Category Healthcare
SUB CATEGORIES General  |  HIV |  Medical Schemes | 

Profmed to offer better benefits, excellent service in 2011

11 November 2010 Profmed

The Profmed Roadshow detailed to brokers increases in benefits and rates, excellent service performance and the medical scheme’s concerns about the NHI.

In October Profmed, the medical scheme for graduate professionals, took a roadshow to Cape Town, Durban and Johannesburg to launch the new 2011 benefits to its brokers.

Rates and benefits

The roadshow announced the medical scheme’s rates increase, which keeps members’ contributions well below those of other leading medical schemes while maintaining better benefits. The medical scheme has taken things a step further, and has added new benefits at a time when many medical aids are reducing theirs.

“Some medical aids have reduced or changed the benefits that are paid out of savings, thereby reducing benefits ” says Graham Anderson, Profmed’s principal officer. “Profmed does not do this. We are upfront with our members about what their contributions buy them, and will not keep contributions static at the expense of benefits.”

Profmed’s proposed new benefits are before the Council for Medical Schemes, and details will be announced once they are approved.

Service excellence

Profmed also reported that in the last year, the medical scheme’s service levels have been significantly higher than those specified by their service level agreements (SLAs), which are currently set within industry benchmarks.

In September, on average, the processing of new members applications took less than two days, where the SLA stipulates five days. The client services call centre answered 98.7% of all calls, in comparison to the SLA’s mandated 95%, and 92% of calls are answered in under 20 seconds, which is less than the agreed 85%. Finally, claims processing took an average of one day, as opposed to the SLA of a 10-day turnaround.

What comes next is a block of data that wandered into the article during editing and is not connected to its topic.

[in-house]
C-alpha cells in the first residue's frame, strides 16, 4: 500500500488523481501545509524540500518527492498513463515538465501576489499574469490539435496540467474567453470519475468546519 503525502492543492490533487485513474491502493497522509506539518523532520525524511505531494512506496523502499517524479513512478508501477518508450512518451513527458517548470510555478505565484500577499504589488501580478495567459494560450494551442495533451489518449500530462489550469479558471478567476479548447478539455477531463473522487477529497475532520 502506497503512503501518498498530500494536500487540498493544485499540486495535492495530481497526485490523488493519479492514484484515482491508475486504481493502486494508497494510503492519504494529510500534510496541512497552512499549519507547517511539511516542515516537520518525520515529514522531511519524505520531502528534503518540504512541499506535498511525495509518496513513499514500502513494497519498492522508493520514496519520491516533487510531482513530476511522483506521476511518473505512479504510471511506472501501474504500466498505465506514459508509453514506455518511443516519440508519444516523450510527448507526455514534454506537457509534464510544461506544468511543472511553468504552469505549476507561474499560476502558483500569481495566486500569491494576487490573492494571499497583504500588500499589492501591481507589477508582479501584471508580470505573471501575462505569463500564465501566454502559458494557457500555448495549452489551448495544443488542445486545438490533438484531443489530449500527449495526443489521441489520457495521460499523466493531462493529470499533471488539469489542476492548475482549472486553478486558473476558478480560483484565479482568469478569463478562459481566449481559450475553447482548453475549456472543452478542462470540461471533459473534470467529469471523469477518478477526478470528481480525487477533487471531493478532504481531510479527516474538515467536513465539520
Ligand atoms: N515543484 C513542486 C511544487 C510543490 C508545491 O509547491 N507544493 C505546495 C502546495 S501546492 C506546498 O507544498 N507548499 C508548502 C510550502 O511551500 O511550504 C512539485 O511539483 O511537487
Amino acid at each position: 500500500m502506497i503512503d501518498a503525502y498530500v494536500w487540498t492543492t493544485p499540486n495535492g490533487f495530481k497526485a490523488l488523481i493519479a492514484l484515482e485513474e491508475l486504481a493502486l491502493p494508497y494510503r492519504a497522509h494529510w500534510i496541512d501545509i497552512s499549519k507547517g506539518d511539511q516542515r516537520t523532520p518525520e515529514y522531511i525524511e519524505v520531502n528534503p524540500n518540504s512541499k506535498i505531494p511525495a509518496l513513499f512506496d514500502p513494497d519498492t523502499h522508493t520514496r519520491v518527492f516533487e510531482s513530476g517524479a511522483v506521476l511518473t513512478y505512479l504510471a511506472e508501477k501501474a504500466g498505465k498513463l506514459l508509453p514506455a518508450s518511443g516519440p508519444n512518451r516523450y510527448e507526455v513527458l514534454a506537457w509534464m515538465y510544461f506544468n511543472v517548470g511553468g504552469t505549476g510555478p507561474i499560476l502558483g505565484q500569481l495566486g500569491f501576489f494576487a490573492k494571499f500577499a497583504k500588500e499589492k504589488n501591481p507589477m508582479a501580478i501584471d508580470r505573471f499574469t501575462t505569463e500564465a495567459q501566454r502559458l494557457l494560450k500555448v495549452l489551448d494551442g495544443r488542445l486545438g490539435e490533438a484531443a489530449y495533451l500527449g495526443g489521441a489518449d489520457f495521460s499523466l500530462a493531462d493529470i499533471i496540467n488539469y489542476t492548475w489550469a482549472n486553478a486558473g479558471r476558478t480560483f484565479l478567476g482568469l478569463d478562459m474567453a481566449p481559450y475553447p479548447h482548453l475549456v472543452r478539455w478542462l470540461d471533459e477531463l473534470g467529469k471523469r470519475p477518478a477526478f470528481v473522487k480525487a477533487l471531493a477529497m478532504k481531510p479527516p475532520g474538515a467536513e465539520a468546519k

“We have put a great deal of work into ensuring that we excel at customer service,” says Anderson. “We are cognisant of the fact that we are working with our clients’ money at a time when they are under stress, and we know it is our duty to mitigate that stress, rather than add to it. We believe that these figures bear out our philosophy and intention in this regard.”

Concerns about the NHI

As part of his presentation at the roadshow, Anderson outlined his concerns about the proposed South African National Health Insurance (NHI). “While the proposed NHI is laudable in its intention, in practice there are some very real problems that have the potential to impact on the entire industry,” says Anderson.

His concerns are that the public administration of funds could open the system up to fraud and bankruptcy. At the same time, the projected costs of R128 billion for 2012 would put an incredible burden on the 5 million taxpayers out of a population of 50 million. The projected costs for subsequent years don’t take inflation into account, so the annual increases will be significantly more than projected.

He further explained that individuals on private medical schemes will lose their current tax benefits, so contributions will go up, and there are not sufficient healthcare providers to support the NHI. The proposed importing of foreign doctors and nursing staff is also problematic as they do not have the language and qualifications to work locally, so recruiting them will not solve the problem. In addition, hospitals will be paid less for their services and will need to accommodate more people than before.

“Significant planning needs to go into addressing these concerns before launching an initiative that could be crippling to the industry and ultimately also to the economy,” says Anderson.

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